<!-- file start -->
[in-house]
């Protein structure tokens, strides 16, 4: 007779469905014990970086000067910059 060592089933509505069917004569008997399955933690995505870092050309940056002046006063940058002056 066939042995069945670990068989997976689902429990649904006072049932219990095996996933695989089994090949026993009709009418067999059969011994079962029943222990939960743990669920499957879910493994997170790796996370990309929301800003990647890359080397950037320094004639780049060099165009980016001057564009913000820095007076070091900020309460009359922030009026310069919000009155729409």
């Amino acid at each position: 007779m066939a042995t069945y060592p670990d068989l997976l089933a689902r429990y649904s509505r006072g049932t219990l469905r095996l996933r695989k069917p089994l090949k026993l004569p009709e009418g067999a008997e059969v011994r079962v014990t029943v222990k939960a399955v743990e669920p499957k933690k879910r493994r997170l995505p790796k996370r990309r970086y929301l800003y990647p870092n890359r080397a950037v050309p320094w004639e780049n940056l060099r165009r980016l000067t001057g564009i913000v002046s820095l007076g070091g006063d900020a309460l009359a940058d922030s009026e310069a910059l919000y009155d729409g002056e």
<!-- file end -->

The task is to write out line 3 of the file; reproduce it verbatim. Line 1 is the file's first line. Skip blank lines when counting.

């Amino acid at each position: 007779m066939a042995t069945y060592p670990d068989l997976l089933a689902r429990y649904s509505r006072g049932t219990l469905r095996l996933r695989k069917p089994l090949k026993l004569p009709e009418g067999a008997e059969v011994r079962v014990t029943v222990k939960a399955v743990e669920p499957k933690k879910r493994r997170l995505p790796k996370r990309r970086y929301l800003y990647p870092n890359r080397a950037v050309p320094w004639e780049n940056l060099r165009r980016l000067t001057g564009i913000v002046s820095l007076g070091g006063d900020a309460l009359a940058d922030s009026e310069a910059l919000y009155d729409g002056e």